N. T. Wright And John Calvin On The Doctrine Of Imputation In 2 Corinthians 5:21 -- By: Jeffrey A. Stivason

Journal: Reformed Presbyterian Theological Journal
Volume: RPTJ 004:2 (Spring 2018)
Article: N. T. Wright And John Calvin On The Doctrine Of Imputation In 2 Corinthians 5:21
Author: Jeffrey A. Stivason


N. T. Wright And John Calvin On The Doctrine Of Imputation In 2 Corinthians 5:21

Jeffrey A. Stivason

Adjunct Professor of Systematic Theology
Reformed Presbyterian Theological Seminary

Wright’s Exegetical Challenge

Anglican scholar N. T. Wright has suggested that the doctrine of imputation is a Reformation construct having no validity other than its being enshrined in hymns, liturgies, and popular devotionals.1 Wright’s arguments in regard to imputation are not merely ad hominem attacks on prominent churchmen and theologians and their exegetical labors. Wright argues his points from Scripture; according to his analysis, 2 Corinthians 5:212 has been traditionally read “as a somewhat detached statement of atonement theology,” to wit, as a proof for what Luther dubbed the “wondrous exchange” that takes place between Christ and sinners.3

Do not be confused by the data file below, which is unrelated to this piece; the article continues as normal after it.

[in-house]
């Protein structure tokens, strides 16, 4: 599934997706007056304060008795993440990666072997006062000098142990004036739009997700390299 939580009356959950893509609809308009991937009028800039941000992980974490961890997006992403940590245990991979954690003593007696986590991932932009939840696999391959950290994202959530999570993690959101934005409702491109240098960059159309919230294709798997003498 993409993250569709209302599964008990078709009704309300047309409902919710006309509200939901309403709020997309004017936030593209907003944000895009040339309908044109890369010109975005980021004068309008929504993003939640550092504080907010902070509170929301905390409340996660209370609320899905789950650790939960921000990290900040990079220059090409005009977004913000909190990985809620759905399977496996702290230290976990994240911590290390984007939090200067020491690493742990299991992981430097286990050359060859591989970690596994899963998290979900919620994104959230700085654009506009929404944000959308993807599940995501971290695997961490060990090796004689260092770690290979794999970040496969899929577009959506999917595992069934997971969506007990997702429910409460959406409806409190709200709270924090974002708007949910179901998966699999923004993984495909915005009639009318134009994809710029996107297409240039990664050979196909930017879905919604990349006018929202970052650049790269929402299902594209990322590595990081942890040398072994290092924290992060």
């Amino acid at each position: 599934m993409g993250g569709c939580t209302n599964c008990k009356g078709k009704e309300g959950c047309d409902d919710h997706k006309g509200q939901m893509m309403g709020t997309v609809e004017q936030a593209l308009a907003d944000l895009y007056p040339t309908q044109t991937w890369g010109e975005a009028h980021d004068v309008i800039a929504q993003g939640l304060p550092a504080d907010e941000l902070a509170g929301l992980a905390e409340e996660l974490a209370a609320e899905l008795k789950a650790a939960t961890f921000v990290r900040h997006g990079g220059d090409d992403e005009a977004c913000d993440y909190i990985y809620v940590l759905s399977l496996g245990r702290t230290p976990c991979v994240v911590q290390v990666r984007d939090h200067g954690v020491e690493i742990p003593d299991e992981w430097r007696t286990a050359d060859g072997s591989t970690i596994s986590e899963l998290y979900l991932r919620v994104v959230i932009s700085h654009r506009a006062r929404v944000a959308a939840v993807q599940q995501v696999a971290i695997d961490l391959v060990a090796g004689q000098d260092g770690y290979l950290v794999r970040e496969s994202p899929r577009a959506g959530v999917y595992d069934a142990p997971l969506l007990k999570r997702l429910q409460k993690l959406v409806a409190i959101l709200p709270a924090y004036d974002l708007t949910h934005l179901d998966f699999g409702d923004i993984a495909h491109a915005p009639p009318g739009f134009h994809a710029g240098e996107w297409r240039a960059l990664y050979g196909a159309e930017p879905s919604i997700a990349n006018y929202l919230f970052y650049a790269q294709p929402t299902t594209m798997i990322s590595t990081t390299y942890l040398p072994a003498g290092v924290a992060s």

Wright believes that his conclusions are founded on at least two Biblical arguments. First, for Wright, God’s righteousness mentioned in 2 Corinthians 5:21 is not something that “the judge imputes, imparts, bequeaths, conveys or otherwise transfers” across a courtroom; rather, this righteousness is God’s faithfulness to His covenant.4 Embedded in this assertion is Wright’s argument that the righteousness mentioned in 2 Corinthians 5:21 is God’s righteousness and not Christ's. This contention opens the way for his second major assertion, namely, that Paul’s ministry “is itself an incarnation of the ministry of the covenant faithfulness of God.”5 Therefore, Wright eliminates from this text any notion of the imputation of Christ’s righteousness, or God’s for that matter, to His covenant people.

Looking further, Wright’s attack is even more devastating than it first appears. According to the Anglican bishop, 1 Corinthians 1:30, the only place where the righteousness of Christ is mentioned, cannot be used to support the doctrine of imputation unless theologians are

“prepared to talk of the imputed wisdom of Christ; the imputed sanctification of Christ; and the imputed redemption of Christ.”6 Yet, as Wright points out, such a notion would make nonsense of the...

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